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Bishop Hagiya’s Briefing (July 13, 2020)

Everything is moving so fast when it comes to the Coronavirus and its destructive path. Our California-Pacific Annual Conference is trying to keep up with the latest medical and social suggestions, and sometimes mistakes are being made. Recently, we put out a suggested waiver for churches to use, but without many concrete suggestions attached to it. It has led to some confusion and apprehension. Catching up with this needed information, and our dedicated and expert Chancellor, Lori Meaders, has provided a very helpful Question and Answer document that we hope will make things clearer. The waiver and Q&A has been sent out widely and you can access both on our Cal-Pac website.

What we want to emphasize is that the waiver form is not mandatory for every local church. Each local church clergy and lay leaders must determine for themselves if it is appropriate for use. We strongly recommend that all outside groups and preschools sign the waiver to protect against future liability. However, using it for your own congregation is up to each local church. We have heard from some of you that it has the potential for setting up a “them vs. us” mentality, and a situation of mistrust between church leadership and long-standing members. We understand this perception, and this is the reason we want each church to make its own determination as to usage with the congregation itself. We hope that this would honor the integrity and self-determination of each local church. If there are any questions, please turn to your District Superintendent for advice and counsel.

Again, we apologize for the confusion, and we are blessed to be a part of a Christian community where grace and forgiveness rules over accusations and anger.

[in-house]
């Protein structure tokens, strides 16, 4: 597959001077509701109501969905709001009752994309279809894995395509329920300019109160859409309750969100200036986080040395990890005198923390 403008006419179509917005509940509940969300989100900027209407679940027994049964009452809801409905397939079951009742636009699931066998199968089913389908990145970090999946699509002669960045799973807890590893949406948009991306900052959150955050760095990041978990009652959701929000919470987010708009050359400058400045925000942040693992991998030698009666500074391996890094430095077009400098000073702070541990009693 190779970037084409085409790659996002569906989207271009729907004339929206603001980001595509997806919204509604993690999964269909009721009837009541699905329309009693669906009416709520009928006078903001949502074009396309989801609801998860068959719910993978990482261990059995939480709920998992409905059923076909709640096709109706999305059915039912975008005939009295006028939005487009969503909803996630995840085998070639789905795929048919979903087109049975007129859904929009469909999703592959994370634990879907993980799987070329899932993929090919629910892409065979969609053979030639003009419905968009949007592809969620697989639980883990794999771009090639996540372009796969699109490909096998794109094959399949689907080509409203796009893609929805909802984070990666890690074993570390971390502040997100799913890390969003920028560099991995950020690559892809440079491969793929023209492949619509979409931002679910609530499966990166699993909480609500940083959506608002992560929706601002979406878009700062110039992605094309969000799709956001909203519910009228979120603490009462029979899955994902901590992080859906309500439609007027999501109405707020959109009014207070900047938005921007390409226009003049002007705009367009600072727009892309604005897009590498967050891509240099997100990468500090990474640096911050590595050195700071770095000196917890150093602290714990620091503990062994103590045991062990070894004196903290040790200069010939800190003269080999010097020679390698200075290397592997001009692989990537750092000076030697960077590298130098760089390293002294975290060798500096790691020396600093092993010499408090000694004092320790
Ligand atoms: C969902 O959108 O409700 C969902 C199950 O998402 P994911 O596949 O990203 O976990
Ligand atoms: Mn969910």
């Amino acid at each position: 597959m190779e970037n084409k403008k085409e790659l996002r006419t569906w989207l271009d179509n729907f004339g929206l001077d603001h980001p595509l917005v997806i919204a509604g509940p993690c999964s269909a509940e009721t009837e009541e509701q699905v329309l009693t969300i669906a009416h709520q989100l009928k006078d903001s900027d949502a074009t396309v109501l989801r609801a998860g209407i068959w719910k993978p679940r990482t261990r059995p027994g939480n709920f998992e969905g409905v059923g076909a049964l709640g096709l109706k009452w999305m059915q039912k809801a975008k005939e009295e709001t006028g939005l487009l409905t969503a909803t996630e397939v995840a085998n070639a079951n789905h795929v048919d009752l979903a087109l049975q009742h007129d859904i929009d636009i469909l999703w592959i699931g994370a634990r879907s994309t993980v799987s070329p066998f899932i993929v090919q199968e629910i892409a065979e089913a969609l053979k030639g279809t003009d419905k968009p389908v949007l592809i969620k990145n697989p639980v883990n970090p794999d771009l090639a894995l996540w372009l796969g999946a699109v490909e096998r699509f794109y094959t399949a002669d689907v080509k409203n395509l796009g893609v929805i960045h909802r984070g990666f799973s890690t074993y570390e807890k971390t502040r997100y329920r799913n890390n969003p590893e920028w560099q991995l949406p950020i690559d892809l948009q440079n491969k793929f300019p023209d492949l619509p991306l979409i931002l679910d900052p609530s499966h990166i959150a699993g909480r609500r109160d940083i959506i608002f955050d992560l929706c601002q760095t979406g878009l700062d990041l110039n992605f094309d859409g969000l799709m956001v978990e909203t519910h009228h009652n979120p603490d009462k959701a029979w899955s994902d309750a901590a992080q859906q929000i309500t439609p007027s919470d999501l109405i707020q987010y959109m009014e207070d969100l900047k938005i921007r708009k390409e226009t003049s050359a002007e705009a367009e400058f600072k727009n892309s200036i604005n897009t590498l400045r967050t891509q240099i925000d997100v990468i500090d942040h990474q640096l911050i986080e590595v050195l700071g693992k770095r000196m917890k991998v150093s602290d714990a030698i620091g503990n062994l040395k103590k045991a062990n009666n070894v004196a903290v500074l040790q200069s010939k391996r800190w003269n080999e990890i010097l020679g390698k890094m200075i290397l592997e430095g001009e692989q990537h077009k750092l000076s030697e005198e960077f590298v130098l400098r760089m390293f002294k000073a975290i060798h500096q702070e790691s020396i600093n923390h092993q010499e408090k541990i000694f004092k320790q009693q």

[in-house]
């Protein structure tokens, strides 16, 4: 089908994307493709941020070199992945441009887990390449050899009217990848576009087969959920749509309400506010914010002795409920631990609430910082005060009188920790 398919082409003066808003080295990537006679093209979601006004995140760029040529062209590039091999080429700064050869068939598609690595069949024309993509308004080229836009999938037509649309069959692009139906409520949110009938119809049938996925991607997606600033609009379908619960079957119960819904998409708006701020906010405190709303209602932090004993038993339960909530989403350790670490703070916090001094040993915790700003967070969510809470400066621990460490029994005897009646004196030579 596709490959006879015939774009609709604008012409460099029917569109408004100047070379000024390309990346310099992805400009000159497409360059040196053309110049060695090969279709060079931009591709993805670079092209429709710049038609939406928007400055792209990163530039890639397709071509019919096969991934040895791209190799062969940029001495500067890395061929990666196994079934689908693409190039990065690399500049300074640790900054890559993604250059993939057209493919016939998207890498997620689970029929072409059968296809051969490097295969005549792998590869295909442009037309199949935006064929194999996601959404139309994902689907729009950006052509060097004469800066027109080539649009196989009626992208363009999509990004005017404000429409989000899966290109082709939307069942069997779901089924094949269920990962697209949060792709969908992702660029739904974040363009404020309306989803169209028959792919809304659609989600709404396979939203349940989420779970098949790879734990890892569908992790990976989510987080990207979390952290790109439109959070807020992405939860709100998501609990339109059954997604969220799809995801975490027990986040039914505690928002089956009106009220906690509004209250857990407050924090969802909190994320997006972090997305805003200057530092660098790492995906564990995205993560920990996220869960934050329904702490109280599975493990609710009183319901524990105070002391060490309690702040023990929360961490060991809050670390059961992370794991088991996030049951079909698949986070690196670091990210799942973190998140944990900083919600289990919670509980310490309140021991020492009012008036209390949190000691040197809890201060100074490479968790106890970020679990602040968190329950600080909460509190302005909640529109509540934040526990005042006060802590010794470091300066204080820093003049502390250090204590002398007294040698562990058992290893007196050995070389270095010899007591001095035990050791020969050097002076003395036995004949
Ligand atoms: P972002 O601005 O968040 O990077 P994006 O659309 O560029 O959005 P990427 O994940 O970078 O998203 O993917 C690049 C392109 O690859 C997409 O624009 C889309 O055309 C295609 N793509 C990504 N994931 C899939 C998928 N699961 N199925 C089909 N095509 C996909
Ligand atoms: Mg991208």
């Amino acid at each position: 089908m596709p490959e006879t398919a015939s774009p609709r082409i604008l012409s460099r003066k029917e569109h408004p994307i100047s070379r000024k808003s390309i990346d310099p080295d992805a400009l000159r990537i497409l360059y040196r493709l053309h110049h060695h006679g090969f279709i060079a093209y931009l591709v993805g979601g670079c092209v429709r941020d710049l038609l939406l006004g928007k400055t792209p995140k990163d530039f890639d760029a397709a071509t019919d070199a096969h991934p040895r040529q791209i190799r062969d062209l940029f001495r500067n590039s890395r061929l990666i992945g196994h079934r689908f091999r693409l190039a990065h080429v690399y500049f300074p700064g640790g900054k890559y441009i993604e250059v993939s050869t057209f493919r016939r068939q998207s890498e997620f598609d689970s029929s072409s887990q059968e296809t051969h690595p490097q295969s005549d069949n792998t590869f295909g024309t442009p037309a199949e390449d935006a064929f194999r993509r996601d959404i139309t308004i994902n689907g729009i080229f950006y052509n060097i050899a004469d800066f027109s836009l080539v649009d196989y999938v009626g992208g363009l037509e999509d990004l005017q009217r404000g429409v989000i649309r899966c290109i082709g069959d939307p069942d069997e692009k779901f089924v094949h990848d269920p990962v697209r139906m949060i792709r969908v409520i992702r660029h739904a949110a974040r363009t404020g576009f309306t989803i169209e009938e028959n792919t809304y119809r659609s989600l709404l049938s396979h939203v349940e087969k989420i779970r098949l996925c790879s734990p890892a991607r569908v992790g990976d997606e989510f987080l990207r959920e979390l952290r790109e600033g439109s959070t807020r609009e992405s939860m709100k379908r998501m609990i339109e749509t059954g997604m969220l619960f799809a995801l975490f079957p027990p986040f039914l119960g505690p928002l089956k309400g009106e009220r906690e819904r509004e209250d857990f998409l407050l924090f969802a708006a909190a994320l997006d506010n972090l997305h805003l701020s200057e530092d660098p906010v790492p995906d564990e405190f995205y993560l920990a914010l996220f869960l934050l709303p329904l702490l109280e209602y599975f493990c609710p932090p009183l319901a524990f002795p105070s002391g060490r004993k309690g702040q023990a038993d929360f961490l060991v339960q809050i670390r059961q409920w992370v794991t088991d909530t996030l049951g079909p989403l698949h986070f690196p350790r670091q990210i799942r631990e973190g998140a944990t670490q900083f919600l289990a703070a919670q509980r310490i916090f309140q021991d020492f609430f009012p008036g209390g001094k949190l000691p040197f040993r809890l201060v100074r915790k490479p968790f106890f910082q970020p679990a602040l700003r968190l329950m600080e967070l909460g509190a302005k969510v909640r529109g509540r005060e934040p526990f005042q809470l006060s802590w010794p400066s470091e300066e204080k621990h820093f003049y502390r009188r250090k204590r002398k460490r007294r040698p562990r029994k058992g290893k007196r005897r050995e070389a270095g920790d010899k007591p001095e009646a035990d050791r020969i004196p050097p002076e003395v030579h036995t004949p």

On another note, which is more personal: It is now official that I will be serving at least one more year as your resident Bishop. Vetted by the Council and College of Bishops, and the Western Jurisdiction and Cal-Pac Episcopacy Committees, these bodies have approved my continuation during these challenging times. I am not that close to mandatory retirement and I personally feel it would be unfair to bring in a new Bishop given our crisis situation. In all humbleness, there are certainly more gifted people who can lead our annual conference, but given our state of crisis and challenge, it usually takes a new Bishop at least a year or two to understand the annual conference culture and structure. If you add on the complexity of our challenging times, it magnifies the pressure of leadership itself. So, for good or ill, you will have to put up with me for another year or so. I ask God for your understanding and acceptance.

For inspiration this week, here are some great quotes:

“One moment of patience may ward off great disaster. One moment of impatience may ruin a whole life.” — Chinese Proverb

“Don’t worry about the world coming to an end today. It’s already tomorrow in Australia.” — Charles Schulz, Illustrator

Be the Hope,

Bishop Grant J. Hagiya
Los Angeles Area Resident Bishop